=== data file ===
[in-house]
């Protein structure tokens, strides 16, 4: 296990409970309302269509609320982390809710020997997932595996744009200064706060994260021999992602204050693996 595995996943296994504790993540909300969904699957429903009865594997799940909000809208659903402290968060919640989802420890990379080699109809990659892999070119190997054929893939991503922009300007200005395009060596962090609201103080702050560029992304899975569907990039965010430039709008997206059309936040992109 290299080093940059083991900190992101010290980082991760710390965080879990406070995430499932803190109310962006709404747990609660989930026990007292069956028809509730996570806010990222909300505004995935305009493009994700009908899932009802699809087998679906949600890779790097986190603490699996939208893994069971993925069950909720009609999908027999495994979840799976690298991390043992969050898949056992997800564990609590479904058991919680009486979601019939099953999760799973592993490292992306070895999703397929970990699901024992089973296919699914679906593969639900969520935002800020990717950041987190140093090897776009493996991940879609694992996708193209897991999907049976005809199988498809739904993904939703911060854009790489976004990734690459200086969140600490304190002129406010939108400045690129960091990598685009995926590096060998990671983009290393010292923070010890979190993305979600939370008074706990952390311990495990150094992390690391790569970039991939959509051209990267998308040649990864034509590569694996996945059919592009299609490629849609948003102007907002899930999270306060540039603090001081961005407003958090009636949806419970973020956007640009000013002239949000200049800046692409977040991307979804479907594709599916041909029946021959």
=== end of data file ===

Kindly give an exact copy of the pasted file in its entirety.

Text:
[in-house]
């Protein structure tokens, strides 16, 4: 296990409970309302269509609320982390809710020997997932595996744009200064706060994260021999992602204050693996 595995996943296994504790993540909300969904699957429903009865594997799940909000809208659903402290968060919640989802420890990379080699109809990659892999070119190997054929893939991503922009300007200005395009060596962090609201103080702050560029992304899975569907990039965010430039709008997206059309936040992109 290299080093940059083991900190992101010290980082991760710390965080879990406070995430499932803190109310962006709404747990609660989930026990007292069956028809509730996570806010990222909300505004995935305009493009994700009908899932009802699809087998679906949600890779790097986190603490699996939208893994069971993925069950909720009609999908027999495994979840799976690298991390043992969050898949056992997800564990609590479904058991919680009486979601019939099953999760799973592993490292992306070895999703397929970990699901024992089973296919699914679906593969639900969520935002800020990717950041987190140093090897776009493996991940879609694992996708193209897991999907049976005809199988498809739904993904939703911060854009790489976004990734690459200086969140600490304190002129406010939108400045690129960091990598685009995926590096060998990671983009290393010292923070010890979190993305979600939370008074706990952390311990495990150094992390690391790569970039991939959509051209990267998308040649990864034509590569694996996945059919592009299609490629849609948003102007907002899930999270306060540039603090001081961005407003958090009636949806419970973020956007640009000013002239949000200049800046692409977040991307979804479907594709599916041909029946021959």